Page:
The mechanical properties of the hydrogel samples swelled in deionized water were achieved using a dynamic mechanical analyzer DMA Q800 (TA Instruments, New Castle, DE, USA). Measurements were conducted at 25 °C to avoid the effects of water evaporation, on round equilibrium swelled samples with a diameter of 15 mm and a thickness of almost 10 mm using a modified compression clamp. In terms of compression analysis, all the samples were compressed with a ramp force of 0.2 N/min, from 0.01 to 18 N. To record the storage (G’) and loss (G”) moduli of the swollen samples, dynamic frequency sweeps were conducted over a frequency range of 0.1–10 Hz with a constant strain of 0.1 % (in the linear viscoelastic region) at 25 °C. The G’ and G” were plotted against the frequency, and tests were repeated three times to ensure reproducibility. The method used to evaluate the hydrogel samples was the compression modulus and frequency sweep, both of which were processed using TA Universal Analysis. All the tests were realized in duplicate.

2.3.6. Determination of Antimicrobial Activity

The antimicrobial assay of the obtained thermocured samples was performed using standard strains from the ICPI, Microbiology Department collection, as follows: Escherichia coli (Gram negative) ATCC 11229 and Staphylococcus aureus (Gram positive) ATCC 29213. The qualitative screening of the antimicrobial properties was performed using an adapted spot diffusion method [42]. Bacterial suspensions of 1.5–108 CFU_mL−1 (corresponding with a 0.5 McFarland standard density) obtained from 24–48 h microbial cultures developed on Mueller Hinton agar (MHA). The plates were left at room temperature to ensure the equal diffusion of the compound in the medium and then incubated at 37 °C for 24 h.

2.3.7. The Rheology Behavior of the Salecan-Citric Acid Hydrogel Printing Inks

The flow behavior of the salecan-citric acid compositions was evaluated through rheological measurements performed with a Kinexus Pro rheometer (Malvern) equipped with a Peltier element for precise temperature control. To obtain information regarding the processability of the formulations, flow curves were registered on a large range of shear rates, from 10−3 to 103 at the working temperature (25 °C). A water lock was used to prevent dehydration during the test.

2.3.8. 3D Printing of the Salecan-Citric acid Hydrogel Inks

For the additive manufacturing of the salecan-based hydrogel 3D printed structures, 3D Discovery™ printing equipment (RegenHU Ltd., Villaz-St-Pierre, Switzerland) was used. The additive manufacturing process was performed using a direct dispensing print head. Through BioCAD, soft, rounded and square 3D structures were drawn and the printing process was performed at room temperature. In order to establish the suitable printing parameters, different printing speeds, ranging from 1 to 10 mm/s, and pressures in the 100–300 kPa range, were investigated.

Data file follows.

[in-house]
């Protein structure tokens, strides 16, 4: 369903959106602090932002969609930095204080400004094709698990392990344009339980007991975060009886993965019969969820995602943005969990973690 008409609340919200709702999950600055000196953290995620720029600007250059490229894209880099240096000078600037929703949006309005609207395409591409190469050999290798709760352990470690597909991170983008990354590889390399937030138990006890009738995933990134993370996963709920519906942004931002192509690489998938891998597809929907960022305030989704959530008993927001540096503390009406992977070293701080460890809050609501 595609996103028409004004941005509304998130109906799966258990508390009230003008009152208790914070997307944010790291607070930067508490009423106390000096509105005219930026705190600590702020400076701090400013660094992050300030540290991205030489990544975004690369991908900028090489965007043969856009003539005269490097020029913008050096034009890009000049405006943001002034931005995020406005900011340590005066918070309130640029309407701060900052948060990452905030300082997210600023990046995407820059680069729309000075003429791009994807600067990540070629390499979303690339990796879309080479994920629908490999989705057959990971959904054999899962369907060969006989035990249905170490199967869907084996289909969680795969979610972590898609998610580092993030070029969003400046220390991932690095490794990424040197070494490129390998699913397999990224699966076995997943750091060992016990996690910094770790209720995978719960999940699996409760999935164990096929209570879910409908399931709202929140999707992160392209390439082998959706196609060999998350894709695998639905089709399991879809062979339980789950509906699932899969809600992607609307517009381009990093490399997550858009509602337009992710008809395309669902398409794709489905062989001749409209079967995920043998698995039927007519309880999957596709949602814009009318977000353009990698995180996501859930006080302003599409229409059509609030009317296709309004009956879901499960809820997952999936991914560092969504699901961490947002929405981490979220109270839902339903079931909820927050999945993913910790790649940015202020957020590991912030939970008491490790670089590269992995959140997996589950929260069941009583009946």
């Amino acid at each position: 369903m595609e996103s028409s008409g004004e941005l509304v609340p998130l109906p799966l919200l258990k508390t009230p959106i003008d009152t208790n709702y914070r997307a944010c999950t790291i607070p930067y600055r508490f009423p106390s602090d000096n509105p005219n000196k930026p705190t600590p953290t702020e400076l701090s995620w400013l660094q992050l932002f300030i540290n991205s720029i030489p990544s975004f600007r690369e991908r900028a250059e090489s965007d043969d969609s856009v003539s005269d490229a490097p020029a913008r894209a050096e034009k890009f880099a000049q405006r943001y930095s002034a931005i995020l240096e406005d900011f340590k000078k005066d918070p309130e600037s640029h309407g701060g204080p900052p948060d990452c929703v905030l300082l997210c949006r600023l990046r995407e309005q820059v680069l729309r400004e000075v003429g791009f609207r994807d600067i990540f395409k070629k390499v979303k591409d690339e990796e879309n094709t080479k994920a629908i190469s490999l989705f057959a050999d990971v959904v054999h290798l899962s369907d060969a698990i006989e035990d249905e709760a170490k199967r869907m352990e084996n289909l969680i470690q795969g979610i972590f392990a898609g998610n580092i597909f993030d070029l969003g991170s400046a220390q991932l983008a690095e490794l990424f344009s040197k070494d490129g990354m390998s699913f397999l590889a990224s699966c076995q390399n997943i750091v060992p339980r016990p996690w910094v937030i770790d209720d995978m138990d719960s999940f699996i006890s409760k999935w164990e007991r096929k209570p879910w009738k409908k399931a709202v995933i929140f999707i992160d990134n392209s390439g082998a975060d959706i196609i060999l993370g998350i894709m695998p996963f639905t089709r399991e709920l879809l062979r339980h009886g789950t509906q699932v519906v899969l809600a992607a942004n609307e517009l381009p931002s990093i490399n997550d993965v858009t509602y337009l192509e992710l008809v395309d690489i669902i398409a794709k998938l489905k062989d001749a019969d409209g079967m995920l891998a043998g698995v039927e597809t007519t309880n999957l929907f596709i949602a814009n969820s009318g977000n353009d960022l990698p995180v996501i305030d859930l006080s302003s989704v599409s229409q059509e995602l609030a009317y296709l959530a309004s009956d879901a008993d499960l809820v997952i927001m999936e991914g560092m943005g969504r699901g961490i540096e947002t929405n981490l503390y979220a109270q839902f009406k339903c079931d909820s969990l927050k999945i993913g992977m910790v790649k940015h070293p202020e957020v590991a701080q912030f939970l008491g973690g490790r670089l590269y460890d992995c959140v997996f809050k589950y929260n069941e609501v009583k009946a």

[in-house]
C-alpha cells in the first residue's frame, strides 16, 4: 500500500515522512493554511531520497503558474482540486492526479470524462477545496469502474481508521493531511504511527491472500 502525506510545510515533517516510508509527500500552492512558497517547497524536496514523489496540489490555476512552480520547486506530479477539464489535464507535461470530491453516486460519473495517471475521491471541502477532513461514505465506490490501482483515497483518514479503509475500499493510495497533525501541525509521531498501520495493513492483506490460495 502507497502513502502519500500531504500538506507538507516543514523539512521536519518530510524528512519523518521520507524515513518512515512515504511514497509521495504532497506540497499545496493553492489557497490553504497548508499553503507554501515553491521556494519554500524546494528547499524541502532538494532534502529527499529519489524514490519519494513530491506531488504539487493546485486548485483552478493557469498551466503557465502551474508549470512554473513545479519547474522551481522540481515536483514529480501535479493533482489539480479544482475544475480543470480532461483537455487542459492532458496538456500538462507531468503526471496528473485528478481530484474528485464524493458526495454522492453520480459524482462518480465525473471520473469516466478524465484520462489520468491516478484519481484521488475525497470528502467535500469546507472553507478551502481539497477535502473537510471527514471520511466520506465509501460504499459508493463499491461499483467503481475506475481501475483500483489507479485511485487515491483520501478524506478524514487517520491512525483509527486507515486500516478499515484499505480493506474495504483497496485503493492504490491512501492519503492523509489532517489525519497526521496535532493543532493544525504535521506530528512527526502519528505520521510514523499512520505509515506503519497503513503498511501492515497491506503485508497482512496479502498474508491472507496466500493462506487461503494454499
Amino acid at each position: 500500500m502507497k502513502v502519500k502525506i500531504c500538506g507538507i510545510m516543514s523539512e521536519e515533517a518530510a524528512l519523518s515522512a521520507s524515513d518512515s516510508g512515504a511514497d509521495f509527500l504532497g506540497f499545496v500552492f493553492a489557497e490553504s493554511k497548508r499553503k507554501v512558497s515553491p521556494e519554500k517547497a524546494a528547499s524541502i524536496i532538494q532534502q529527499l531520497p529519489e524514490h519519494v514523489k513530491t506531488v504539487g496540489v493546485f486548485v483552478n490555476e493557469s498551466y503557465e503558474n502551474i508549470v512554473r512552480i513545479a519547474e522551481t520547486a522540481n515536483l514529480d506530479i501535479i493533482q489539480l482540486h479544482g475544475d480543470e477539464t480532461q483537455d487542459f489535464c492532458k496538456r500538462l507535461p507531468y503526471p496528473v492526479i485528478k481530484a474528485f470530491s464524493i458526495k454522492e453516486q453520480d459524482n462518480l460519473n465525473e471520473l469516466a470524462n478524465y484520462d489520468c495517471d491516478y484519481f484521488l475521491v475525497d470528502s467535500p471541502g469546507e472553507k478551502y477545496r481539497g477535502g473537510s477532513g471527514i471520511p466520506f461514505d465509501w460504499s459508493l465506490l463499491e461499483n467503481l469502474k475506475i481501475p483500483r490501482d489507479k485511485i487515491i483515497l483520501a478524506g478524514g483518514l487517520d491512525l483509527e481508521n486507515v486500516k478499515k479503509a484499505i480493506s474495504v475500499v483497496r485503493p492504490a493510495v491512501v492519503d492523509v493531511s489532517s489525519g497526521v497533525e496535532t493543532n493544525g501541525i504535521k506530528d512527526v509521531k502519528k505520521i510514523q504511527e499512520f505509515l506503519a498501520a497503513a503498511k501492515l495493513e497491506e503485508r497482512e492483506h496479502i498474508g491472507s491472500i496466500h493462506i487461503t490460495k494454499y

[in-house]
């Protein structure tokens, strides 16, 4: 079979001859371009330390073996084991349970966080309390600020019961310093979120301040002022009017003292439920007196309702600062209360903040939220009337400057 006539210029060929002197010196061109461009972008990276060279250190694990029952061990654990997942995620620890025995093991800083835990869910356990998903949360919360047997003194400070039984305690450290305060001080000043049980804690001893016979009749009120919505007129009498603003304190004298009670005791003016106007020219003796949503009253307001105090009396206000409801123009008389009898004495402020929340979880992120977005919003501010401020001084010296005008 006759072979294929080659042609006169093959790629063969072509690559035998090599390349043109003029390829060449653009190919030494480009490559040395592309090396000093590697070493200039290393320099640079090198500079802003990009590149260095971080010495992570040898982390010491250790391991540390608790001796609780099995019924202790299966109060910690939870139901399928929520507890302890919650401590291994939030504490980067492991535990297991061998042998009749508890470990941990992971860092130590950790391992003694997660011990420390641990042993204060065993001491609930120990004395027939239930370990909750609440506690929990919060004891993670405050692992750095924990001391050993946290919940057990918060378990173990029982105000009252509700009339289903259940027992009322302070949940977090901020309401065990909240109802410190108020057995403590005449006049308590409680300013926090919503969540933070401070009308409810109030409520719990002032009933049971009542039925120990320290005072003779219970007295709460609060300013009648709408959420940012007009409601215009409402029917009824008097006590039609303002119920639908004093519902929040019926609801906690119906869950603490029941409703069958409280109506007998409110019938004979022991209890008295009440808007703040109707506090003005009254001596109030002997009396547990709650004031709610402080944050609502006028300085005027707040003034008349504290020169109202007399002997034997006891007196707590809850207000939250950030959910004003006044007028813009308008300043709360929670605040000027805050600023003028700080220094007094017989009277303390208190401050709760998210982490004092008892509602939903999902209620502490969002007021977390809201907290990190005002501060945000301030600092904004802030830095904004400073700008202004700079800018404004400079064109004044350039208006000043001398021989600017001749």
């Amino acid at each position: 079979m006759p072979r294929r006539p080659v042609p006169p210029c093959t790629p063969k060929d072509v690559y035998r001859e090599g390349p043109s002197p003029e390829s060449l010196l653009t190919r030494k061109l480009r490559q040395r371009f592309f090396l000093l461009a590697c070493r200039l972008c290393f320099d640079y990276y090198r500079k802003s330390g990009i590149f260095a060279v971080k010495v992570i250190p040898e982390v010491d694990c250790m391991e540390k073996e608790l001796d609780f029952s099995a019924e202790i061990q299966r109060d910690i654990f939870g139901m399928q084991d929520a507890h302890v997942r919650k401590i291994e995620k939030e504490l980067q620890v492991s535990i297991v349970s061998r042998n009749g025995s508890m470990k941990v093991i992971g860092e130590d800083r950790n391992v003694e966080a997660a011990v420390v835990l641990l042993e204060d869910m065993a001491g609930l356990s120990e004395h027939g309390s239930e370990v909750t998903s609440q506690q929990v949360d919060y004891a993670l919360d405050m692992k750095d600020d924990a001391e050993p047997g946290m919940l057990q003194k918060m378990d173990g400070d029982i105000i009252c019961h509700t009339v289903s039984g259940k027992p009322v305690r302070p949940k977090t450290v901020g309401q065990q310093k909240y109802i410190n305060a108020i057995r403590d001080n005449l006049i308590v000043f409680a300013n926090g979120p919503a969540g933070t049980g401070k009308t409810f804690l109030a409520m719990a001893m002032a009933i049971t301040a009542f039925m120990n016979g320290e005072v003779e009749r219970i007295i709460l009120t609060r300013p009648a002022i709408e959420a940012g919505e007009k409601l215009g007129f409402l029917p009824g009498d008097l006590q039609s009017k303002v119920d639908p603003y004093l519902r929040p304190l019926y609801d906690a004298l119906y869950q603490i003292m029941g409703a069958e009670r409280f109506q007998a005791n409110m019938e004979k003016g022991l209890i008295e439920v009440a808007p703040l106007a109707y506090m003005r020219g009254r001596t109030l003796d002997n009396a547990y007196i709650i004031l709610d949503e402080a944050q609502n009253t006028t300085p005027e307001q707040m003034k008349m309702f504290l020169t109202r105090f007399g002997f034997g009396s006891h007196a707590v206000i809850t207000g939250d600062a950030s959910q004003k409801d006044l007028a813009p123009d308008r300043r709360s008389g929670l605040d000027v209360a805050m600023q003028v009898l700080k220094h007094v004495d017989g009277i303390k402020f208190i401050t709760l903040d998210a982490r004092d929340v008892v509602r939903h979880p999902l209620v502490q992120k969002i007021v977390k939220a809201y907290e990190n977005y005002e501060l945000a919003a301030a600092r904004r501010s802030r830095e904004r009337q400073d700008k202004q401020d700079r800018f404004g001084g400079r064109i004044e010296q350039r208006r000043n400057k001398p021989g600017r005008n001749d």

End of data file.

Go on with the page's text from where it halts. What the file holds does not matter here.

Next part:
3. Results and Discussion

3.1. Synthesis and Characterization of Citrate-Based Salecan Biopolymer

3.1.1. The Crosslinking Reaction and the Determination of Crosslinking Degree

The crosslinking of salecan with citric acid was achieved through the carboxylic functional group of citric acid and the hydroxyl groups of salecan which react via esterification at the elevated temperature of 130 °C [41]. Primary OH groups of polysaccharides may be involved in the esterification of salecan because they are more reactive than secondary OH groups, according to earlier studies [43,44]. A schematic representation of the proposed mechanism is illustrated in Figure 1.
The temperature and time of the crosslinking reaction are directly correlated with the crosslinking degree and, consequently, with the mechanical features and the degradation rate. In this respect, all salecan-based samples were synthesized at the same time, avoiding multiple batches. After synthesis, the thermocured samples were employed for phenol-sulfuric acid method. The amount of polysaccharide dissolved in the washing medium was determined using UV analyses. The results from the UV measurements, which offered information regarding the uncrosslinked salecan, existed in the washing solutions along with the calculated crosslinking degree are presented in Table 2.